I’ll probably give it a few more coats of the tinted clear … ah maybe not, but it would probably look better.

-- Bill, Yo! Brooklyn :)

View OggieOglethorpe's profile


1172 posts in 1528 days

#5 posted 02-19-2016 08:18 PM

General Finishes Milk Paint is fantastic for this type of finish. Far better than big box or paint store latexes…

The GF product dries hard far faster than latex, making the rub not gummy and a lot more “realistic”.

Yes… I know it’s not real milk paint.

View OSU55's profile


1039 posts in 1407 days

#6 posted 02-20-2016 02:33 AM

Paint 1st, then stain or dye. Don’t use latex paint – you want something that dries hard and can be sanded off. Lacquer is perfect for this – dries hard and quick. Look up glazing – that’s essentially what you want to do. Can use paint, stain, or dye for the glazing. It’s pretty easy to do, especially compared to a “show room” perfect finish. You can mix some wb and ob, just test to make sure the specific products are compatible.

View jbay's profile


697 posts in 317 days

#7 posted 02-20-2016 04:02 AM

I use lacquer. If I want stain to show through underneath I will put a couple of coats of clear on over the stain and top coat with lacquer paint. This way when I sand through the painted top coat I don’t remove any of the stain.
Also, sometimes instead of sanding I will use a rag with lacquer thinner to remove the top coat.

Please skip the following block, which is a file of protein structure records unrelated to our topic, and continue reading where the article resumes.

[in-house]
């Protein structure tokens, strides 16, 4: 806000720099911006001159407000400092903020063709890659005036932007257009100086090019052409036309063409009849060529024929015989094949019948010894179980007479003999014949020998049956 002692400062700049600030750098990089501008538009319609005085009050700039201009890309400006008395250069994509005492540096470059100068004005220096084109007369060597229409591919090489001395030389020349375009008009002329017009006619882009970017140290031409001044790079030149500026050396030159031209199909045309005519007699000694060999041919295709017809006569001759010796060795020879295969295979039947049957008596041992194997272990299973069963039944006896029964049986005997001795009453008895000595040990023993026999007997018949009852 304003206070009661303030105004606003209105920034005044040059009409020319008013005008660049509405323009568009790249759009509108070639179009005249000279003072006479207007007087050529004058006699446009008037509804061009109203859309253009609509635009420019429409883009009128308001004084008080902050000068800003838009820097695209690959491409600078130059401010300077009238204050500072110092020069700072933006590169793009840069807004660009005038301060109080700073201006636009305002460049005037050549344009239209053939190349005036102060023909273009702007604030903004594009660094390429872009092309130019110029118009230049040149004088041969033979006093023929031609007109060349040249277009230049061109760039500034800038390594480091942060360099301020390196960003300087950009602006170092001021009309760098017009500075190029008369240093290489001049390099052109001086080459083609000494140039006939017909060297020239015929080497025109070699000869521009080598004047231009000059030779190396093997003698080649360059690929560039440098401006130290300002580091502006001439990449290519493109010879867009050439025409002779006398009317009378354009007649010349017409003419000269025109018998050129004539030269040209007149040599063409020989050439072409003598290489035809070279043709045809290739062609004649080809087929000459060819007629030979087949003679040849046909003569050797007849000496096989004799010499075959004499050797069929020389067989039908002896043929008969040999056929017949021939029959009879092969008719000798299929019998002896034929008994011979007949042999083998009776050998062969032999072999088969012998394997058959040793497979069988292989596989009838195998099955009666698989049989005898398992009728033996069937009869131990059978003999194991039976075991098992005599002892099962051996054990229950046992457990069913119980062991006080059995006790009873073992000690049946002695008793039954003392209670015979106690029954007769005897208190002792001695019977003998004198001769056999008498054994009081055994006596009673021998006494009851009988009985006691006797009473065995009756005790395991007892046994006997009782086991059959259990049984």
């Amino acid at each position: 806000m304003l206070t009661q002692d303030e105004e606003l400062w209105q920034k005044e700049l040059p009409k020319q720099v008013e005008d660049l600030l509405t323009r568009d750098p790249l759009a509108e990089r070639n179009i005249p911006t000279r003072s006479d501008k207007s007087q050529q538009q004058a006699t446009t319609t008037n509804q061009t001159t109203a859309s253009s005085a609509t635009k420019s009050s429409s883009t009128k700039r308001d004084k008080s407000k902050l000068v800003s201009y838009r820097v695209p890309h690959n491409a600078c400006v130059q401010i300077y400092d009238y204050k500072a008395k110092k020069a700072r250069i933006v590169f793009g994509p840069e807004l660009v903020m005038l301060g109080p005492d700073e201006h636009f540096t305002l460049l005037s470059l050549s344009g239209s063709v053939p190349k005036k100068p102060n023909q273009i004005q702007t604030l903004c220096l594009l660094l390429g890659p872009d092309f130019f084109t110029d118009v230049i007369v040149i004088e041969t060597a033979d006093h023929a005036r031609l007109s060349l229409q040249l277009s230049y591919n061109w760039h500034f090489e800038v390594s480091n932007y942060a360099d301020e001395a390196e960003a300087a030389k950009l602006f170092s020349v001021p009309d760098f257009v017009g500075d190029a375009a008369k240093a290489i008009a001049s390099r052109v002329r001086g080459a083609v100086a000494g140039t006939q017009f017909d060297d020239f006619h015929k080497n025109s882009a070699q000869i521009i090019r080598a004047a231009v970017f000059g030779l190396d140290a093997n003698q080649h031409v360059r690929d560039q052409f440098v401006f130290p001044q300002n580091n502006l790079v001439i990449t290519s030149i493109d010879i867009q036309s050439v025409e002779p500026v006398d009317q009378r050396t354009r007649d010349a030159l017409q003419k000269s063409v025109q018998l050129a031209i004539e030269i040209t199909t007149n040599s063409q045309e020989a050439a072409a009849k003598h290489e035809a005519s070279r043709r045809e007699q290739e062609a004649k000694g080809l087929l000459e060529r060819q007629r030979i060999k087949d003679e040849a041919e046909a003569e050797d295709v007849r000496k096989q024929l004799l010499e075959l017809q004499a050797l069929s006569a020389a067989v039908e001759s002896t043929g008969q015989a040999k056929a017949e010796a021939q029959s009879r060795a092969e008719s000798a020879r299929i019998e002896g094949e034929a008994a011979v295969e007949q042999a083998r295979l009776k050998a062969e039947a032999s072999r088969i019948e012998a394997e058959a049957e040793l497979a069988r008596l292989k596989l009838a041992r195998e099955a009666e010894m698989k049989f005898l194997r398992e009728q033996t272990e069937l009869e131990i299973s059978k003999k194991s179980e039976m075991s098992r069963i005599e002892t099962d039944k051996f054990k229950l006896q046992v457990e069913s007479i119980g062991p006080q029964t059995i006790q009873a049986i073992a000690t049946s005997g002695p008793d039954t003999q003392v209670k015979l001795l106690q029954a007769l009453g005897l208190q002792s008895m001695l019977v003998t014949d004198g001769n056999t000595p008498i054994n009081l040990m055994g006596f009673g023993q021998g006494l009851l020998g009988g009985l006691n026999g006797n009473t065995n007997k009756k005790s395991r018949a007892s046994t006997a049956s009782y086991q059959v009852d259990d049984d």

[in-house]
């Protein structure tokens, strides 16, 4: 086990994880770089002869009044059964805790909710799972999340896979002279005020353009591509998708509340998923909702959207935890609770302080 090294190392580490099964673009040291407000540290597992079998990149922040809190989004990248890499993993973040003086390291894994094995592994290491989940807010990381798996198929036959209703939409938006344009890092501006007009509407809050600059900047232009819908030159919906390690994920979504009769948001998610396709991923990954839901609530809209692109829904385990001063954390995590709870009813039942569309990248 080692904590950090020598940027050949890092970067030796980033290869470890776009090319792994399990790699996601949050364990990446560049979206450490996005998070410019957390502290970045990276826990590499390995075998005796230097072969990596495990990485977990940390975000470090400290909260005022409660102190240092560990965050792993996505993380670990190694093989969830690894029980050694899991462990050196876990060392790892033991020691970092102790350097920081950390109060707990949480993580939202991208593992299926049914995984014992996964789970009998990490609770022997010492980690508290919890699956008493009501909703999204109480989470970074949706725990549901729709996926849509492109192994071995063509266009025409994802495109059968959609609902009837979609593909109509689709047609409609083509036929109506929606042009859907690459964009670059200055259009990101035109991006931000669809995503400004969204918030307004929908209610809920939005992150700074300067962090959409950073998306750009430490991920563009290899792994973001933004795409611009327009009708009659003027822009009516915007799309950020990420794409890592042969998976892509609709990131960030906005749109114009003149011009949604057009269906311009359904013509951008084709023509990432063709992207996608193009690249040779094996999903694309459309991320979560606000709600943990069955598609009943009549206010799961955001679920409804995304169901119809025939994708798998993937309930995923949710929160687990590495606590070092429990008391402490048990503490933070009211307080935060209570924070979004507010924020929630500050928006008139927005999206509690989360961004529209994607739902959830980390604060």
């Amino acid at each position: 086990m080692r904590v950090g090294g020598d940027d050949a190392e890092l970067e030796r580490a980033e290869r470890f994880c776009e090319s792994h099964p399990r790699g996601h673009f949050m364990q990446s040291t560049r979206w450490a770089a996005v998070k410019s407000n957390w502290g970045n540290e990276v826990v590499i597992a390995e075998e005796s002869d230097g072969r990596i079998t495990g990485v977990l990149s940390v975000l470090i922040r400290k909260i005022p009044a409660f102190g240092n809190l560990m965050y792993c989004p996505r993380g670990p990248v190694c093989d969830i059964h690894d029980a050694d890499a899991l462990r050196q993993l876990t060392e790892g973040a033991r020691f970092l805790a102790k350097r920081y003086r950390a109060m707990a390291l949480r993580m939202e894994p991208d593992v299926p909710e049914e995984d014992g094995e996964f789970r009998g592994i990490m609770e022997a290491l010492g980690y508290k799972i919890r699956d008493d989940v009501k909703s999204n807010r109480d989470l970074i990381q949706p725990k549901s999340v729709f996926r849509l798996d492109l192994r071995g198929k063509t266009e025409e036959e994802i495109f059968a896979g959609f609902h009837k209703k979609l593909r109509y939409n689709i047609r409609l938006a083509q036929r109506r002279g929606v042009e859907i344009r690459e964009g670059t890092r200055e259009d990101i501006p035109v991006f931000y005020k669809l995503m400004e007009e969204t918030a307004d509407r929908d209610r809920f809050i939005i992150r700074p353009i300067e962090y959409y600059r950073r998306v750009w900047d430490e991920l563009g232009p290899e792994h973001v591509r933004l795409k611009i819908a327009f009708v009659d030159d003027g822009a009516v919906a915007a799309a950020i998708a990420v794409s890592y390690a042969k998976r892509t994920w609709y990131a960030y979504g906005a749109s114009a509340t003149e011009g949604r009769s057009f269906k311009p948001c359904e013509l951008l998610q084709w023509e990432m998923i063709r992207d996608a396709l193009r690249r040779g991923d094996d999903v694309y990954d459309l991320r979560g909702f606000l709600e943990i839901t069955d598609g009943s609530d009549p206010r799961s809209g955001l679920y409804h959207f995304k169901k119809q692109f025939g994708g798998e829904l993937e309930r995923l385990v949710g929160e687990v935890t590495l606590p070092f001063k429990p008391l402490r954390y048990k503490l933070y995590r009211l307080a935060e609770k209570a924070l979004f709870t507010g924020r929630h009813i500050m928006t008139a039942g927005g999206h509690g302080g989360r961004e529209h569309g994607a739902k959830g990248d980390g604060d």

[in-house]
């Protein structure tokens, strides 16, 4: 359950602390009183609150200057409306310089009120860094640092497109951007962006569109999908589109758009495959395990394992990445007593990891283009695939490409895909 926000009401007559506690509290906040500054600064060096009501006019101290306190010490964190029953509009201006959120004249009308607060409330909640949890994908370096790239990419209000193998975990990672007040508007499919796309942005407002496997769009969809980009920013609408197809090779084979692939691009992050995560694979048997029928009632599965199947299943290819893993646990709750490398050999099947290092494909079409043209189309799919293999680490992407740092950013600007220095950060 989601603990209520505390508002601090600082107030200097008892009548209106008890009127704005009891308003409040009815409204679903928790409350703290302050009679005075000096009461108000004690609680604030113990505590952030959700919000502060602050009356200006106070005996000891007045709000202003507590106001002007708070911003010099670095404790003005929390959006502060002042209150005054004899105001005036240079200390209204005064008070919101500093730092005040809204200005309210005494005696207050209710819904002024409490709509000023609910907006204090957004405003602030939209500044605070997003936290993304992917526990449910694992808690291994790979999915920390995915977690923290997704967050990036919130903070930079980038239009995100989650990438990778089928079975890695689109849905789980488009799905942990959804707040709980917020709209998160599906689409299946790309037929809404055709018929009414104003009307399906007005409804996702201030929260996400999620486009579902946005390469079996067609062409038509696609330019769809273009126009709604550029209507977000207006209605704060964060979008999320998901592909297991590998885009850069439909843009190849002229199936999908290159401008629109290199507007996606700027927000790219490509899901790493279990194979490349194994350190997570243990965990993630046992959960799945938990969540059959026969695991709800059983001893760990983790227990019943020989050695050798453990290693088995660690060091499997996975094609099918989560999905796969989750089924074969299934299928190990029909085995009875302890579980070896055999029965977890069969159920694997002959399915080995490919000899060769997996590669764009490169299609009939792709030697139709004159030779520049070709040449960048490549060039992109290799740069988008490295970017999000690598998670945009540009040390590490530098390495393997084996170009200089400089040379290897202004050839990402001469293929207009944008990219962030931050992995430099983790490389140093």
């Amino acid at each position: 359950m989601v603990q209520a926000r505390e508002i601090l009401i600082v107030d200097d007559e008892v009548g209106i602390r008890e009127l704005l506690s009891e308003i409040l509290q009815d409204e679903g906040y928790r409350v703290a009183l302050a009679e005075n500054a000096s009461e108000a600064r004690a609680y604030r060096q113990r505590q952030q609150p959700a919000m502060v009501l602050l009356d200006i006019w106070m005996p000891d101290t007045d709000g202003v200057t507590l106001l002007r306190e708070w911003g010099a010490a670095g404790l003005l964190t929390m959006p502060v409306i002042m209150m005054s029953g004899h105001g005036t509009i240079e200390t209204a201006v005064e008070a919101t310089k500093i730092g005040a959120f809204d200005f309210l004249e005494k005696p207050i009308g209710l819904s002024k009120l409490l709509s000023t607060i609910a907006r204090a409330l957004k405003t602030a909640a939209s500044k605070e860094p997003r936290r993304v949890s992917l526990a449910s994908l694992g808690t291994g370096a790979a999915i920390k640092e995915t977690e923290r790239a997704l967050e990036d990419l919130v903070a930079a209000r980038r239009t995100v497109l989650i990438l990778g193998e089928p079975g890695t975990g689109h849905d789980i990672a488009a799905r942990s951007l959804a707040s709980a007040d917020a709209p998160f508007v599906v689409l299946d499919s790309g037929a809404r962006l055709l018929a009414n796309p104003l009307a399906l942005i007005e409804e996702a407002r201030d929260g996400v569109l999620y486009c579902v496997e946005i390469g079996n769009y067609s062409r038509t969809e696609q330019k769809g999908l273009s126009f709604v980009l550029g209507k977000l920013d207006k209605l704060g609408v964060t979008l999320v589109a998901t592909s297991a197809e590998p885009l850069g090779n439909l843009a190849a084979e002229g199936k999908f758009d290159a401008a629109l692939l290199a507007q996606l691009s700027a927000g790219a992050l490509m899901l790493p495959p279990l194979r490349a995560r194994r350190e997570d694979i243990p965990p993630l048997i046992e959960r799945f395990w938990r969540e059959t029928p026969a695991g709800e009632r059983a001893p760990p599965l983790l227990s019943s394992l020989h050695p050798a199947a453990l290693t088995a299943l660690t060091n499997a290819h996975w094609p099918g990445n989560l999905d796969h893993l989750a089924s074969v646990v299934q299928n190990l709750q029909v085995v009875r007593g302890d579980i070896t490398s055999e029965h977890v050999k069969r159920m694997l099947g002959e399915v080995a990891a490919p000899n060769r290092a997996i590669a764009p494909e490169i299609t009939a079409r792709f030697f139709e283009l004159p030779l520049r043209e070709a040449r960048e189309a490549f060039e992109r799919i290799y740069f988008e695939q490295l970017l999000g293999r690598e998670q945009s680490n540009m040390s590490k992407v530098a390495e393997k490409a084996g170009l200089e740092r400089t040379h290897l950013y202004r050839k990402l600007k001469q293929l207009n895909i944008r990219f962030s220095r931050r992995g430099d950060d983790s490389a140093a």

Here is one I did a long time ago

-- Many times my “MO” involves Judging others, playing God, acting as LJs law enforcement, and never admitting any of my ideas could possibly wrong or anyone else's idea could possibly be correct.--

View MNgary's profile


293 posts in 1835 days

#8 posted 02-20-2016 05:33 AM

In tymes of olde—stain, shellac, paint, and use will reveal. That is, the piece was originally stained and sealed. Later it was scuffed with sandpaper and painted (but not with today’s super hard and stain/wear resistant paints). After years of use, some wear occurred to reveal the original finish. So stain, seal, sand, and leave it at that after a coat of paste wax

-- I dream of the world where a duck can cross the road and no one asks why.

View TheTurtleCarpenter's profile


795 posts in 484 days

#9 posted 02-20-2016 06:11 AM

Paint, distress, use glazes or stains then clear coat. Or paint, distress, then clear in which the Clear as in oil base or lacquer that will give the raw areas an amber tone. The main thing is to do samples first and find out what the end result will look like. Jbay is right in the fact of staining and sealing first to help from rubbing thru the stain. If you happen to rub thru a spot, just touch it up . Small paint stores like Sherwin Williams usually have staff that have experience from working with contractors and home owners. And Google is your friend also.!


-- "Tying shoelaces was way harder than learning to Whistle",,,,,member MWTCA area K. Kentucky

View Somann's profile


15 posts in 259 days

#10 posted 02-22-2016 09:26 PM

Thanks for all the helpful info. I think lots of testing will be an order before I take it to the cabinet.